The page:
Translated with the sanction of the author by William Purdie Dickson
The legions refused to obey till the promised presents were paid to them, scornfully repulsed the officers sent by Caesar, and even threw stones at them. An attempt to extinguish the incipient revolt by increasing the sums promised not only had no success, but the soldiers set out in masses to extort the fulfilment of the promises from the general in the capital. Several officers, who attempted to restrain the mutinous bands on the way, were slain. It was a formidable danger. Caesar ordered the few soldiers who were in the city to occupy the gates, with the view of warding off the justly apprehended pillage at least at the first onset, and suddenly appeared among the furious bands demanding to know what they wanted.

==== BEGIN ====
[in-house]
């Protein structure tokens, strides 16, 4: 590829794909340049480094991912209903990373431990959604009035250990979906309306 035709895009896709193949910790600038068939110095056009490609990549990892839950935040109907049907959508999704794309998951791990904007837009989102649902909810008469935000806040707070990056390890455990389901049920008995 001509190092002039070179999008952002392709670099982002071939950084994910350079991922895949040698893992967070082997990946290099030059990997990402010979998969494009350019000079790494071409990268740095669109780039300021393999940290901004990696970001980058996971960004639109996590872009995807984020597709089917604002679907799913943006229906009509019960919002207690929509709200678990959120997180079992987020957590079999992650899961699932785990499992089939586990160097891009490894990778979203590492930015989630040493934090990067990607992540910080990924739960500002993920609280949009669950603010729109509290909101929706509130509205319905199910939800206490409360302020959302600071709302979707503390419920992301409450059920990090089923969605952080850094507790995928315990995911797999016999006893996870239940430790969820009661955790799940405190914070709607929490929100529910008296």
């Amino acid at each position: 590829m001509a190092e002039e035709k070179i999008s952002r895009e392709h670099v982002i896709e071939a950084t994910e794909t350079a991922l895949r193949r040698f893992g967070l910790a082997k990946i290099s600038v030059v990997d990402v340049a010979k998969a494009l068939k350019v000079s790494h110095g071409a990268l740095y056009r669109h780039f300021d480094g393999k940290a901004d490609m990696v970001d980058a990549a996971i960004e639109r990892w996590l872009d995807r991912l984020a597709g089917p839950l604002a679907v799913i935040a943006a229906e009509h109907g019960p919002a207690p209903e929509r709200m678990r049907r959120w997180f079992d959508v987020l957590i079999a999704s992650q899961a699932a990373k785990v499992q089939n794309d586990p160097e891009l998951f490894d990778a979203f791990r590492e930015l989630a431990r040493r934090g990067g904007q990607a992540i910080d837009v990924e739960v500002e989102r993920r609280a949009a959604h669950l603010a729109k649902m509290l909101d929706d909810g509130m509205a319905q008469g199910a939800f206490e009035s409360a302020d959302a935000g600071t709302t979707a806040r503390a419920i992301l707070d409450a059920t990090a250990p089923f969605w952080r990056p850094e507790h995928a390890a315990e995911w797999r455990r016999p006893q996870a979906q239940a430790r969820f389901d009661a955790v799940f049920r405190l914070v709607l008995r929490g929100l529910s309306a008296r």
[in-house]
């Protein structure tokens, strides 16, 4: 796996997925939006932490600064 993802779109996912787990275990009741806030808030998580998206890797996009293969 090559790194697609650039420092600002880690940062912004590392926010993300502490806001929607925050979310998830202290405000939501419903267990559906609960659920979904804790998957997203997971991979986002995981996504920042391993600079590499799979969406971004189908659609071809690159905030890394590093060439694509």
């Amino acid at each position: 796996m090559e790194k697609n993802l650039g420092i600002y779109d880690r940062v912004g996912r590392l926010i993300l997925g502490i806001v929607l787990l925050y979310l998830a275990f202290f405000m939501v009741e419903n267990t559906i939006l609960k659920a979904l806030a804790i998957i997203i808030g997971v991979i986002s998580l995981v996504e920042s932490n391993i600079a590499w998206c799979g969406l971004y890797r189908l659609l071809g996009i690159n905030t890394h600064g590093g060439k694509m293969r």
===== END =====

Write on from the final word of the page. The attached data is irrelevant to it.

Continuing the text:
They exclaimed: "discharge." In a moment the request was granted. Respecting the presents, Caesar added, which he had promised to his soldiers at his triumph, as well as respecting the lands which he had not promised to them but had destined for them, they might apply to him on the day when he and the other soldiers should triumph; in the triumph itself they could not of course participate, as having been previously discharged. The masses were not prepared for things taking this turn; convinced that Caesar could not do without them for the African campaign, they had demanded their discharge only in order that, if it were refused, they might annex their own conditions to their service.
Do you see any typos or other mistakes? Please let us know and correct them
Reference address : https://www.ellopos.net/elpenor/rome/5-10-brundisium-pharsalus-thapsus.asp?pg=122